• that he had spent time in prison in Australia and Germany for anti-Semitic activities, and for his Holocaust denial.

Vindicating Dr Toben's reputation, or just giving him a forum?

Nationwide News Pty Ltd applied to have the proceedings permanently stayed on the basis that Dr Toben's purpose was not to vindicate his reputation, but to use the proceedings to express his views on the Holocaust.

It presented evidence of Dr Toben's history of commentary on the Holocaust, including previous proceedings involving those writings:

in 2000, Dr Toben was found to have breached section 18C of the Racial Discrimination Act 1975 (Cth) through his writings, and had been ordered not to publish his views regarding the "true" meaning of the Holocaust again;

  • at least three times following that order, Dr Toben was found to have acted in contravention of the direction not to publish such views, resulting in an eventual three-month imprisonment for contempt in 2009; and
  • in 2012, Dr Toben commenced proceedings against the initial complainant in relation to the complaint that led to the order in 2000, alleging an article published on the Internet regarding his history of commentary on the Holocaust was defamatory on similar grounds to this proceeding. That proceeding was found to be an abuse of process.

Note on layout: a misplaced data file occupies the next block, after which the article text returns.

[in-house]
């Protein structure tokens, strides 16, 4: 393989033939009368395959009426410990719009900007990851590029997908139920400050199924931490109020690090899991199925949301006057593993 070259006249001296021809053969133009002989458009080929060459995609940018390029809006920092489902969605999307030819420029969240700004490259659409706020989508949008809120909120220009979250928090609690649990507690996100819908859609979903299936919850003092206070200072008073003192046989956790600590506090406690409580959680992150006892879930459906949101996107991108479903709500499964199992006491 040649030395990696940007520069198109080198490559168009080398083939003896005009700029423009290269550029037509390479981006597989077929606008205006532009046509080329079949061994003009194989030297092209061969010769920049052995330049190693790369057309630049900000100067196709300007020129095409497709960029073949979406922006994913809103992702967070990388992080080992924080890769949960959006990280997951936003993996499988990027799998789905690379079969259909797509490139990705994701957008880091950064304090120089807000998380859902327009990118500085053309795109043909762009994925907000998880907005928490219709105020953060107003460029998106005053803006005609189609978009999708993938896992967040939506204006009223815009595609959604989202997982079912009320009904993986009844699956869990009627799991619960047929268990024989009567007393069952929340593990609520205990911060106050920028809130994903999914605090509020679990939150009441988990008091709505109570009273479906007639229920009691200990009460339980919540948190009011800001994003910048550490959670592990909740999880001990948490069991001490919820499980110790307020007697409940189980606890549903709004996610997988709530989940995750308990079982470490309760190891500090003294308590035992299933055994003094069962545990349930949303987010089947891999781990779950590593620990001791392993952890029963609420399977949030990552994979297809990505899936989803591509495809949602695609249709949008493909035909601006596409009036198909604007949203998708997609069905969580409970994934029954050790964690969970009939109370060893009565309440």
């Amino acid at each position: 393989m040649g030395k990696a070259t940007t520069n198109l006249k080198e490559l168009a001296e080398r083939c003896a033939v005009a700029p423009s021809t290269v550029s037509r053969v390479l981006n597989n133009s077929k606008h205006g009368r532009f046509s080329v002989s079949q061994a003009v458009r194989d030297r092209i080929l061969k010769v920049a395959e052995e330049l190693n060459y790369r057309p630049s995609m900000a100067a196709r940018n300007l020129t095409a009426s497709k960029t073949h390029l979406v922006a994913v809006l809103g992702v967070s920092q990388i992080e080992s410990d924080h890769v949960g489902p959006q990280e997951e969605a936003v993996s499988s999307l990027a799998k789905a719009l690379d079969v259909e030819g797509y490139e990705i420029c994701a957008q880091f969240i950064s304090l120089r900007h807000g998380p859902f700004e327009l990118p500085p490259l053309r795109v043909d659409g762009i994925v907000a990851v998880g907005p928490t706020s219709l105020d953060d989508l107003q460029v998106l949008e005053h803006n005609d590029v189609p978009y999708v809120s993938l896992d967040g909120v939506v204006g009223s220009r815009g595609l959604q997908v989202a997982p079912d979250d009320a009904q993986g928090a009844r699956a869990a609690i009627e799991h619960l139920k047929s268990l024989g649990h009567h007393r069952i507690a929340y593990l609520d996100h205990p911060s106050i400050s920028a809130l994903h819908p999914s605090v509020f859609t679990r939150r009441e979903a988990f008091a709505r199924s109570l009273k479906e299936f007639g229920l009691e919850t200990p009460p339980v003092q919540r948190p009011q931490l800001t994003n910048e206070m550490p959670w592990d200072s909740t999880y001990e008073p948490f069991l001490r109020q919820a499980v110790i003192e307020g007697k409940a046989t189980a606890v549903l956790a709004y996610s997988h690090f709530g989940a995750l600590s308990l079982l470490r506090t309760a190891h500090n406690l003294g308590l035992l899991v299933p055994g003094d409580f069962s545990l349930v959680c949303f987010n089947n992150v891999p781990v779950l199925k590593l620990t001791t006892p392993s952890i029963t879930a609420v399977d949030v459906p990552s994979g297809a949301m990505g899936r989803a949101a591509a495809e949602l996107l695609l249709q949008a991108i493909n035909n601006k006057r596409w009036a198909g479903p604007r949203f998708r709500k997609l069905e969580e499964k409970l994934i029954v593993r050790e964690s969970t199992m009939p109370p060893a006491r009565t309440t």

In response, Dr Toben argued that:

  • he has not denied that there was a Holocaust implemented by the Nazi regime mainly against Jews but also against communists, socialists, homosexuals, gypsies, the disabled and any other group or category to which the Nazis took objection;
  • the number of Jewish people murdered were fewer than 6 million, possibly as few as 1.8 million; and
  • the manner in which the victims were murdered remained in question.

The Court at first instance agreed with Nationwide News. Dr Toben then sought (and was granted) leave to appeal this decision.

Divining a defamation plaintiff's true purpose

The Court observing that a proceeding will be an abuse of process where it is used for the purpose of obtaining some collateral advantage and not for the purpose for which such proceedings are properly designed. Both parties had accepted that the purposes of defamation proceedings were:

  • first, for the vindication of the plaintiff's reputation;
  • second, to receive compensation for the damaged reputation; and,
  • third, to provide consolation for hurt and distress caused by the publication.